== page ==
Standing in the tunnel leading from the locker rooms to the field in Kenan Stadium, Winborne Shaffer Chandler ’67 watched the 2017 graduates stream onto the field, filling in the rows of white folding chairs.
As the reunion committee chair, she held the class banner, flanked by Permanent Class President Jim Brame ’67, class Vice President Nelson Schwab III ’67 and Erskine Bowles ’67, former president of the UNC System. Behind her, attired in silky Carolina blue robes, stood scores of her classmates, waiting for their cue to process out onto the field at the start of the University’s Commencement. She felt her eyes tear up.
The Commencement emcee introduced the class of ’67, and the crowd roared its welcome. Chandler and her classmates strode or danced down the center aisle while pop hits from their senior year — Aretha Franklin’s recording of Respect, Marvin Gaye and Tammi Terrell singing Ain’t No Mountain High Enough, The Monkees’ I’m a Believer — played over the public address system.
“It was really fun,” Chandler said after striding off the field. “All the kids were high-fiving us and cheering.”
The GAA organizes the alumni procession at Carolina’s Commencement each year to give class members celebrating the 50th anniversary of their own graduation a chance to relive the memory, or to make up for missing out.
Several of the alumni, returning from the field glowing, had had skipped Commencement in 1967, Steve Hockfield ’67 among them.
“I went to my law school graduation [at UNC in 1970], but not my own graduation 50 years ago,” he said. “I regret it to this day.”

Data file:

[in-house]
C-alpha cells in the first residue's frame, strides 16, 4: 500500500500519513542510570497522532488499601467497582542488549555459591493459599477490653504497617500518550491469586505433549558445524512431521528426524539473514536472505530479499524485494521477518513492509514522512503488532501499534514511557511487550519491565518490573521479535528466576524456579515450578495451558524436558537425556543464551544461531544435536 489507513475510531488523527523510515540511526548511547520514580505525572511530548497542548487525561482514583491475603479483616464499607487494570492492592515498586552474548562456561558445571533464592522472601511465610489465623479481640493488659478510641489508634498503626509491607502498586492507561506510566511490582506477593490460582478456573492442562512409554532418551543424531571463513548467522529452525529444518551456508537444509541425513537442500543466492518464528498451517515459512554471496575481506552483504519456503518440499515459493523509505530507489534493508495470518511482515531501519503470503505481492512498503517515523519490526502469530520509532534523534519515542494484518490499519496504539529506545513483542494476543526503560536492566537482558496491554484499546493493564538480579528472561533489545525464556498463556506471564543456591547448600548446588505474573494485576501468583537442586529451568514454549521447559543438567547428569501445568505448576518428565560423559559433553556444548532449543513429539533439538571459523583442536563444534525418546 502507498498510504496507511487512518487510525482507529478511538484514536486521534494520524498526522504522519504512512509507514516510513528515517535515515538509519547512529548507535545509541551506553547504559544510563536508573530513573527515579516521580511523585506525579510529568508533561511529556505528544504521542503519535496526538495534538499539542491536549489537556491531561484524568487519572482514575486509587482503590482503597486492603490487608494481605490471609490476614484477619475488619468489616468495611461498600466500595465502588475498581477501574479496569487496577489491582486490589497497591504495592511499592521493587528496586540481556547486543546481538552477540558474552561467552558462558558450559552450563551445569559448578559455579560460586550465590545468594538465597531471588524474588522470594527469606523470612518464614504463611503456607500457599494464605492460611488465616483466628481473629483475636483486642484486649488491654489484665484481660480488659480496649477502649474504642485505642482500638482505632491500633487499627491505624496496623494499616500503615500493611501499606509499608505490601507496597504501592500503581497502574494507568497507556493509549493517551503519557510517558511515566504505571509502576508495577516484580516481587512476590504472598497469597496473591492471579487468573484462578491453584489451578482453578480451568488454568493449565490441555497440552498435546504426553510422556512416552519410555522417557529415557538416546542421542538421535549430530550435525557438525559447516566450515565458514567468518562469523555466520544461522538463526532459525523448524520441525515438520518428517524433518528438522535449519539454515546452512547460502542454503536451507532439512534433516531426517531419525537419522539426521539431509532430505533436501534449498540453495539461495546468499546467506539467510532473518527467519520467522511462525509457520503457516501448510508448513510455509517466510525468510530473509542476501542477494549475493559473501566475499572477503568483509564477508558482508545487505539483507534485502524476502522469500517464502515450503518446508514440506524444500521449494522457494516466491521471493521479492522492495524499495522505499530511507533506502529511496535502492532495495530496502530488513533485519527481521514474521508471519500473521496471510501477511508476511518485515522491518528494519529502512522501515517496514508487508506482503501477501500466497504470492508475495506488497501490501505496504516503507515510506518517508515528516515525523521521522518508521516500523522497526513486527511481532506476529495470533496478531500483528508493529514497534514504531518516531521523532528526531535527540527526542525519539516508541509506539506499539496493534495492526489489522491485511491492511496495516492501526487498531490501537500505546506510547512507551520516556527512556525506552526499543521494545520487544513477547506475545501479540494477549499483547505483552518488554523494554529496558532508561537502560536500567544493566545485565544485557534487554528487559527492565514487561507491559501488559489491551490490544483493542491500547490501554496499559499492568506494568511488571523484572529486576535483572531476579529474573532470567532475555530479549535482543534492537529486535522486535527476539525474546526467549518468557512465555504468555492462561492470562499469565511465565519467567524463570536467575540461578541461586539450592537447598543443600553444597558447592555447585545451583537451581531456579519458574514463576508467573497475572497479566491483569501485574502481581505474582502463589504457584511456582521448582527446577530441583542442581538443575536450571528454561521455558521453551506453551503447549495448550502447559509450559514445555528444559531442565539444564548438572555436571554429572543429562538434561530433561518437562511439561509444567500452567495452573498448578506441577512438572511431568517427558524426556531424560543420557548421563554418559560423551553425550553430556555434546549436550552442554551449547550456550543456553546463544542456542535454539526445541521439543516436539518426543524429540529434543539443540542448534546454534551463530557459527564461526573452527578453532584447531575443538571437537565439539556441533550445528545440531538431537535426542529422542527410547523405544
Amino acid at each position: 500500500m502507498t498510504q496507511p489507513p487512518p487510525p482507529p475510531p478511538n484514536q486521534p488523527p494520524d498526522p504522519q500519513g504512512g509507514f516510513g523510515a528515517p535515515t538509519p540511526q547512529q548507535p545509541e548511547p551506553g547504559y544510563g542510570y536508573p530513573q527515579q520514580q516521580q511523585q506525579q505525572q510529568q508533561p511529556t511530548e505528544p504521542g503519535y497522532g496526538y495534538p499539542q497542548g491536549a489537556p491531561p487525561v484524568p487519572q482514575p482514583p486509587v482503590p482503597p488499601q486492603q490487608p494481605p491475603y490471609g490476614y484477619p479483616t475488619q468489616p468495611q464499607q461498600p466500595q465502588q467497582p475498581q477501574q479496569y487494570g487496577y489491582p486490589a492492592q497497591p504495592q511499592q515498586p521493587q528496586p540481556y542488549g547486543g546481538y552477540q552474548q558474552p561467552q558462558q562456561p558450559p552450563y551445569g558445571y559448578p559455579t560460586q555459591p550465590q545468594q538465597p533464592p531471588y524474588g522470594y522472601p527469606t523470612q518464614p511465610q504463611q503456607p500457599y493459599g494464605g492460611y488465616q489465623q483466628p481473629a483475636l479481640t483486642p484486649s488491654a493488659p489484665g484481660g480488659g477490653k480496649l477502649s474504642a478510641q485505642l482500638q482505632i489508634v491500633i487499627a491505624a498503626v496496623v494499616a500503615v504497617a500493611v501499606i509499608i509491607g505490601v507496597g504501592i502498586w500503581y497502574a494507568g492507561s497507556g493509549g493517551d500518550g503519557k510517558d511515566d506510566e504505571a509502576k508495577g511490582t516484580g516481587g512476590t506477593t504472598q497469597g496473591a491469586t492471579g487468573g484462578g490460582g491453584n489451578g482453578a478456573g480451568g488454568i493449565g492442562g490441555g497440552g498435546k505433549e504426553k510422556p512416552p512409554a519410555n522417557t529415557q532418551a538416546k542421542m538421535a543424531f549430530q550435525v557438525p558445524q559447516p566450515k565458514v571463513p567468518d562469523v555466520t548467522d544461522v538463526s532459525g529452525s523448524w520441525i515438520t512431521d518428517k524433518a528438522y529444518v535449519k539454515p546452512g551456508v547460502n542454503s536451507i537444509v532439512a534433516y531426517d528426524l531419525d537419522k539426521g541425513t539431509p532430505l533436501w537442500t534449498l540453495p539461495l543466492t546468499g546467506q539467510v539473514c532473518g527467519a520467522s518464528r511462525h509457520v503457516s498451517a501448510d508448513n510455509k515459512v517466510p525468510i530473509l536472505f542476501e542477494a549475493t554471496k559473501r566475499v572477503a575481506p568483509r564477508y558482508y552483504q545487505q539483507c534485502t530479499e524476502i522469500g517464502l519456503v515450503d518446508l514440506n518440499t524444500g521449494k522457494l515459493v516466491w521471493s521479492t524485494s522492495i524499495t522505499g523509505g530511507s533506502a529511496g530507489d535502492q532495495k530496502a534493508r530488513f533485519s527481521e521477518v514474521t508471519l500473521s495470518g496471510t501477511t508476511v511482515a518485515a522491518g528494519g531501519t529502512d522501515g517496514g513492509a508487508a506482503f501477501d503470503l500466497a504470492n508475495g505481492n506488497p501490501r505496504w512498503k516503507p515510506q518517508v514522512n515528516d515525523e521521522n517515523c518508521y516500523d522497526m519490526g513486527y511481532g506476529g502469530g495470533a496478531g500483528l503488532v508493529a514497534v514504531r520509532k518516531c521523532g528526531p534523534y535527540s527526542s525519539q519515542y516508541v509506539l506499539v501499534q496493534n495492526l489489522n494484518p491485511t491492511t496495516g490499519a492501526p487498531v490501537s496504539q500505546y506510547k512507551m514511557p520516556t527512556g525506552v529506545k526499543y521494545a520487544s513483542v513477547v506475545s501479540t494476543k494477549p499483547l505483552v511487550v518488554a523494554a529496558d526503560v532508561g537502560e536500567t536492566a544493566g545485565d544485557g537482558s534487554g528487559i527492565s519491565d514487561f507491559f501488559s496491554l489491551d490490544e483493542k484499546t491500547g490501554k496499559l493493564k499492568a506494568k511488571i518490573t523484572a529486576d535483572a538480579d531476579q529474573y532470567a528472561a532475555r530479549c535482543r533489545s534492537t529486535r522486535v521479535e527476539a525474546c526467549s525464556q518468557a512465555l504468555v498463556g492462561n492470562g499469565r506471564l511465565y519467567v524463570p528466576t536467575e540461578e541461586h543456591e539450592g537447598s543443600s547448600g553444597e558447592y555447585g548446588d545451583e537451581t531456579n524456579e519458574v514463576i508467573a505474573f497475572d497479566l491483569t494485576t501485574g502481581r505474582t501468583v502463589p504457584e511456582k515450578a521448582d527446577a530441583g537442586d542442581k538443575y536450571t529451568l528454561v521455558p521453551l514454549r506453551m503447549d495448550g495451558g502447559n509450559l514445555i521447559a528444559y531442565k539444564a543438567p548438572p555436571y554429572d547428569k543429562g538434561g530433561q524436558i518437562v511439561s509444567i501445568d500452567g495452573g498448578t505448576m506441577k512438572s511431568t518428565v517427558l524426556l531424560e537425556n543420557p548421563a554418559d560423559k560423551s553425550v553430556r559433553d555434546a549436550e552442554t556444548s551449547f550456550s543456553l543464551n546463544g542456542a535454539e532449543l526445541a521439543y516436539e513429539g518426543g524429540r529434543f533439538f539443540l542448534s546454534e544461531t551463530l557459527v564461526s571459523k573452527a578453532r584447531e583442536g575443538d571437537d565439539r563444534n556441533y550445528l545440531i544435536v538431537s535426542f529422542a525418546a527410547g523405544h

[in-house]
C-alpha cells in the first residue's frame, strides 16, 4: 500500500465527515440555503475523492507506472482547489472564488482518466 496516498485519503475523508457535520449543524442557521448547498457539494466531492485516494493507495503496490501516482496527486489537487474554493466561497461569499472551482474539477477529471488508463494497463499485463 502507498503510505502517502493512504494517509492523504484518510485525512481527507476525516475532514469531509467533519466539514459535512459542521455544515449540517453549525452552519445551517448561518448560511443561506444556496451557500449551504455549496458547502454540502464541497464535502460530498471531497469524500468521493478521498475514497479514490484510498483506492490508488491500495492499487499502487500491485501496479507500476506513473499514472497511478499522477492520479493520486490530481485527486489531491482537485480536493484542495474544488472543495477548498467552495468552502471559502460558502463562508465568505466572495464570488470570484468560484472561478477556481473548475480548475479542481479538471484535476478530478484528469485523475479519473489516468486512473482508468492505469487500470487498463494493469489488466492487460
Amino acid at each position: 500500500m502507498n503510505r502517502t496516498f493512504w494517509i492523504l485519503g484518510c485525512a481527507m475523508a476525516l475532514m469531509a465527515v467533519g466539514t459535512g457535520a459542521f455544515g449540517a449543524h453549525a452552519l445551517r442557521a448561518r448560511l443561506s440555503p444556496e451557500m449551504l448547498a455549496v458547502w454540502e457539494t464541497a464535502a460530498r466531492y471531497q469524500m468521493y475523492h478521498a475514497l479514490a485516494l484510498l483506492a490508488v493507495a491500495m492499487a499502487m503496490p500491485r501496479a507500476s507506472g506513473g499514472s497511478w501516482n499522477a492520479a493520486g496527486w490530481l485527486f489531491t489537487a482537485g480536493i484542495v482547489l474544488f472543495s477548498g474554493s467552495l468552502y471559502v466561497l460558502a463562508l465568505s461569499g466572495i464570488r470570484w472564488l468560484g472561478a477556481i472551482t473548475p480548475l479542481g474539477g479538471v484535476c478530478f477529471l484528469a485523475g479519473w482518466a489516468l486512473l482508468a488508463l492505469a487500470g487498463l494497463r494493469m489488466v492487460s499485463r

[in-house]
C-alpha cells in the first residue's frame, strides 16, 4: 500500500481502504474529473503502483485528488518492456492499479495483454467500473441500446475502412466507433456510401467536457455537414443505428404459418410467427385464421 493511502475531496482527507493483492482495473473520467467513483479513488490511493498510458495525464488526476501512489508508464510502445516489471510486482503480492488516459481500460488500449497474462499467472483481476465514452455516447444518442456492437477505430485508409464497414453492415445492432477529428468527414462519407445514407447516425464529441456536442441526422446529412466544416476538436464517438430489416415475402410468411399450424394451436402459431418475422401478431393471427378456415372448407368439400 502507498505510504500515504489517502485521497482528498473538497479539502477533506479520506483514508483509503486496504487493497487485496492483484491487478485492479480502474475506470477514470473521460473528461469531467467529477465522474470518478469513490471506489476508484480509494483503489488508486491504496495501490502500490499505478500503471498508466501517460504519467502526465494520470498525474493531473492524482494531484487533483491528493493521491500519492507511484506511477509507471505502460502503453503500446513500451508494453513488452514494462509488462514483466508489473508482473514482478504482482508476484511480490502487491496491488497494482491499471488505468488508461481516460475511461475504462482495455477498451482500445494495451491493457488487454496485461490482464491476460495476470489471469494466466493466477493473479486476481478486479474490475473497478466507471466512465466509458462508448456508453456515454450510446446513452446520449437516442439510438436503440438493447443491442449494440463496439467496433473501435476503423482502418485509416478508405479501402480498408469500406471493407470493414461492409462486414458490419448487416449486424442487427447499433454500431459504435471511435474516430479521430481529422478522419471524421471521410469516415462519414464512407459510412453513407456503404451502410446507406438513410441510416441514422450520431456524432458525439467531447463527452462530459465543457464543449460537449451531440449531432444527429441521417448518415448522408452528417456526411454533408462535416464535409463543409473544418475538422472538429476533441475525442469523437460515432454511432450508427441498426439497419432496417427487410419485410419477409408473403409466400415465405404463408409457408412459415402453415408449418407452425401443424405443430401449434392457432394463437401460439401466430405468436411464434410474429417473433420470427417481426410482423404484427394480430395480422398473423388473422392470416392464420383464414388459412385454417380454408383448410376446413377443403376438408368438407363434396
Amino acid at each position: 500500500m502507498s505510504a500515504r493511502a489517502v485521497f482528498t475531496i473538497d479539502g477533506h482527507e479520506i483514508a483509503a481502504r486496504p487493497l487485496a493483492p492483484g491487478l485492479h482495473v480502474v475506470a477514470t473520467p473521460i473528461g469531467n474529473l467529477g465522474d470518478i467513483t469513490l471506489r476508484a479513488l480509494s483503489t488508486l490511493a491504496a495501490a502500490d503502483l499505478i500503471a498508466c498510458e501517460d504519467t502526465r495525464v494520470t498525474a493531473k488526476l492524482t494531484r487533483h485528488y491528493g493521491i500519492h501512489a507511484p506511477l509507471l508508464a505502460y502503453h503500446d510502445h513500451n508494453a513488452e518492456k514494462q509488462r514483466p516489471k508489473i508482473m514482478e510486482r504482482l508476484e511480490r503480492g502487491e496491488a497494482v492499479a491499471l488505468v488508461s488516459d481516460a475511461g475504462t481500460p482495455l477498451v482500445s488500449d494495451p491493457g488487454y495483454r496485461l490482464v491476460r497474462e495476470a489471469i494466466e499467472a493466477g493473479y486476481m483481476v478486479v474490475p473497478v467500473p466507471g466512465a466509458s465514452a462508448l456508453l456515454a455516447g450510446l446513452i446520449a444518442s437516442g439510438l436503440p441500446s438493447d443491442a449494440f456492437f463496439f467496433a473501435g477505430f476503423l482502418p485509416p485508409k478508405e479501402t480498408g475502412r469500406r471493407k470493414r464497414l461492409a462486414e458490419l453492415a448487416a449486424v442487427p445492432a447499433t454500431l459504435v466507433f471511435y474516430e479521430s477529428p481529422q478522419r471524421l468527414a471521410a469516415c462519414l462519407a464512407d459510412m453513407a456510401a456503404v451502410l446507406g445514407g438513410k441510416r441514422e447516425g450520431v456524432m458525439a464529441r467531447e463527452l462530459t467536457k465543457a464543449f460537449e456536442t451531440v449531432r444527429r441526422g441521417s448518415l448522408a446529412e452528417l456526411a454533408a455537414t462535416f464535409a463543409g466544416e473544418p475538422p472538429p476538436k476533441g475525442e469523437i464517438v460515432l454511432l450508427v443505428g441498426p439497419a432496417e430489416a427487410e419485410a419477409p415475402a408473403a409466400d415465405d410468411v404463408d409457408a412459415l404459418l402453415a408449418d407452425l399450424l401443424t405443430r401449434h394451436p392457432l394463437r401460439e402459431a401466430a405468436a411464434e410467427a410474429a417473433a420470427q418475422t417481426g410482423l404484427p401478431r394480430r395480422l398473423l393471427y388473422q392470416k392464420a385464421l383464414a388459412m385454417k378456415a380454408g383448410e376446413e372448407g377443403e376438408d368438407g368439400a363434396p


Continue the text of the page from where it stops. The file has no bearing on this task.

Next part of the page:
Rus Hapgood ’67 also sat out the ceremony a half-century ago, but enjoyed donning a Carolina blue gown in 2017. “We can make up for our mistakes from when we were young and foolish,” said Hapgood, who also earned an MBA at Carolina in 1973.
Some alumni had other obligations on the similarly warm and sunny June day 50 years ago. Joseph Woods ’67 had left already for Officer Candidate School. In 2017, he wore the camouflage cap belonging to his son, a member of the Air Force Hurricane Hunters squadron.
Tom Crawford ’67 had shipped off to Vietnam. He’s not surprised that so many of his classmates did not go to their own graduation. “The times were very unsettling,” he said, with protests against the war in Vietnam, racial segregation at home and threats to free speech fomented a general anti-establishment feeling. “It was considered uncool to go to graduation.”
Bill Davis ’67 did attend the ceremony in 1967, but couldn’t pass up the opportunity to do it again. “I thought I wouldn’t march today,” he said, “but I’m so glad I did.”
Ed Lowdermilk ’67 marched into Kenan Stadium with his friends at age 22, his parents and grandparents in the stands. “I’m glad I went,” he said. “I hope all new graduates do it.”
Fifty years ago, Hampton Tillery ’67 collected his diploma and his wife’s as well. Penny Cromartie Tillery ’67 stayed home, though she later made sure to go to her children’s Commencement. This time she was her husband’s side.
Barbara Jo Lorek Foley ’67 went to her own graduation, which she recalled was much more subdued than those in recent years that she has participated in as a faculty member at UNC’s School of Nursing. She made up her mind years ago to march at her 50th reunion as she watched other alumni processing. “It looked wonderful,” she said. And sure enough, it was. “The only people along the aisle who were solemn were the faculty.”
The rise-and-shine 8 a.m. assembly time gave some pause, especially following the reunion dinner and dancing that lingered late the night before, but for Margie Erichson Haber ’67, “it was definitely worth it.”
Class president Brame — who went on to earn an MBA from UNC in 1970 — will have his memories of the procession, but was so caught up in the moment, he forgot to take photos.
“My phone with the camera has been in my pocket all morning,” he said.
— Nancy E. Oates